It deals with realities and a practical way of noble living, based on the experience of
those who have understood and realized. Without a knowledge of the Abhidhamma one at
times’ finds it difficult to understand the real significance of some profound teachings
of the Buddha. To develop Insight (vipassanā) Abhidhamma is certainly very useful.

But one cannot positively assert that Abhidhamma is absolutely
necessary to gain one’s Deliverance.

Understanding or realization is purely personal (sanditthika).
The four Noble Truths that form the foundation of the Buddha’s teaching are dependent on
this one fathom body. The Dhamma is not apart from oneself. Look within, Seek thyself. Lo,
the truth will unfold itself.

Did not sorrow-afflicted Patācārā, who lost her dear and near ones,
realize Nibbāna; reflecting on the disappearance of water that washed her feet?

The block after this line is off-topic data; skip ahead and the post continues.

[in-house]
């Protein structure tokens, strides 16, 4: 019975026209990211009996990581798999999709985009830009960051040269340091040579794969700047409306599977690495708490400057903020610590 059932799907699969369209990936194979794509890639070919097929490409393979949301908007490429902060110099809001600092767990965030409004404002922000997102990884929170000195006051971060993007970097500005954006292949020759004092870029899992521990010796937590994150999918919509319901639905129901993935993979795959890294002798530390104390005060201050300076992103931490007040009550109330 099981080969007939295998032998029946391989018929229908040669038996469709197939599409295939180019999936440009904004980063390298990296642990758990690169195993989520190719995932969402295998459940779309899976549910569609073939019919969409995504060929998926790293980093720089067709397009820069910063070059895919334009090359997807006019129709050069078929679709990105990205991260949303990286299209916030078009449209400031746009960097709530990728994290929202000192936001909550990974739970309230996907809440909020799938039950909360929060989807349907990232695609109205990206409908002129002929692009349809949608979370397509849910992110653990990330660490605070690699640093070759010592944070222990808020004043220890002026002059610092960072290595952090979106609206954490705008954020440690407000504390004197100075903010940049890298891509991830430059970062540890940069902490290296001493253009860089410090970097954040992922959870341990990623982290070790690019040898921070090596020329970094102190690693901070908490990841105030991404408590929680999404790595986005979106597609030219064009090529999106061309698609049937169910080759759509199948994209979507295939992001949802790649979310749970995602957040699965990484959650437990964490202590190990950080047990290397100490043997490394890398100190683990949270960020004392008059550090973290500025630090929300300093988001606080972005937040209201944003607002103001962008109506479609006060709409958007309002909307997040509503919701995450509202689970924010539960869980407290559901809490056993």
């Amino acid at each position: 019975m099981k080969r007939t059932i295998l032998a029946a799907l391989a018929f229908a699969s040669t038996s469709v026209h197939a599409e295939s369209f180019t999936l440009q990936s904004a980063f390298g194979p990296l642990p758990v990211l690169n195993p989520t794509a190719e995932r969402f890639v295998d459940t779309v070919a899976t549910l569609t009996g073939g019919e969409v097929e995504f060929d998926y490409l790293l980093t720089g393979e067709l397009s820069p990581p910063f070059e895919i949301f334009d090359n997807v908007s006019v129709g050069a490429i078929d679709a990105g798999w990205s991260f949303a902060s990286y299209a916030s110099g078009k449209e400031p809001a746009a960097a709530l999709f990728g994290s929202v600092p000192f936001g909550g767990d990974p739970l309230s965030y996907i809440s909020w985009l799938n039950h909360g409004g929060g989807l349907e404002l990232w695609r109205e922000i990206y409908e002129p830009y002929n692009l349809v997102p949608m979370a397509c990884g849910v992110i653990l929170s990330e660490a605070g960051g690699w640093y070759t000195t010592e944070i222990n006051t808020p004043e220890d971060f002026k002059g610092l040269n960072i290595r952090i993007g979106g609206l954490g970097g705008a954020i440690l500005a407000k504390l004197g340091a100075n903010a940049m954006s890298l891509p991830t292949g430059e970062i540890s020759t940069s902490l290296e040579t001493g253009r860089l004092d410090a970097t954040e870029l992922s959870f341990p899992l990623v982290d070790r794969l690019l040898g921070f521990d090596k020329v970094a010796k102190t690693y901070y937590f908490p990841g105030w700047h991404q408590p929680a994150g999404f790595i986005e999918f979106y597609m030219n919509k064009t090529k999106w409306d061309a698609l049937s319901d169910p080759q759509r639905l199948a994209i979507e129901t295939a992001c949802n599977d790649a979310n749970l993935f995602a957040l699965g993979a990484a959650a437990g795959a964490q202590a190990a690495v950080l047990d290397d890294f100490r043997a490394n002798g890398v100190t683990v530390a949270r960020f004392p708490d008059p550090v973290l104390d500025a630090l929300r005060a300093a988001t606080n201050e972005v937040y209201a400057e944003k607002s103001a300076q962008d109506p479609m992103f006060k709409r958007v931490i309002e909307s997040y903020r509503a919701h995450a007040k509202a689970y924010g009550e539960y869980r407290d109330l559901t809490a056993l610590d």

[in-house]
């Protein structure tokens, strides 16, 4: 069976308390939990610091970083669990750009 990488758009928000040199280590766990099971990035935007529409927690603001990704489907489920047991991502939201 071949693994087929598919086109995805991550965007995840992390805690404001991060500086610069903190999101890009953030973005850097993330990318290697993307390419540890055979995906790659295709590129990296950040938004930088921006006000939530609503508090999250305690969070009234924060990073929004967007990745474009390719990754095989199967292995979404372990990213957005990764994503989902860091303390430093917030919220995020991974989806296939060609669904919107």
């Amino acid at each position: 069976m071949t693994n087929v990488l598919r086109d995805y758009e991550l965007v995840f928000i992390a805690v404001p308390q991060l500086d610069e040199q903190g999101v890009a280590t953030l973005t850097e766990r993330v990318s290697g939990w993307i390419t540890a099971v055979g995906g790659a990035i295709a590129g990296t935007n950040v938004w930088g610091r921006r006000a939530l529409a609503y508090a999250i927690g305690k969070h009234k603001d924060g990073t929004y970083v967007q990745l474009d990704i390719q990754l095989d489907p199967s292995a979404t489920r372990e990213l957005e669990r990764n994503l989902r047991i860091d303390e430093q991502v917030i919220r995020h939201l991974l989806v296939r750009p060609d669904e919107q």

Did not Cūlapanthaka, who could not memorize a verse even for four
months, attain Arahantship by comprehending the impermanent nature of a clean handkerchief
that he was handling, gazing at the sun?

Did not Upatissa, later venerable Sāriputta Thera, realize Nibbāna,
on hearing half a stanza relating to cause and effect?

To some a fallen withered leaf alone was sufficient to attain Pacceka
Buddha hood.

It was mindfulness on respiration (ānāpāna-sati) that acted
as the basis for the Bodhisatta to attain Buddha hood.

To profound thinkers, a slight indication is sufficient to discover
great truths.

According to some scholars, Abhidhamma is not a teaching of the Buddha,
but is a later elaboration of scholastic monks.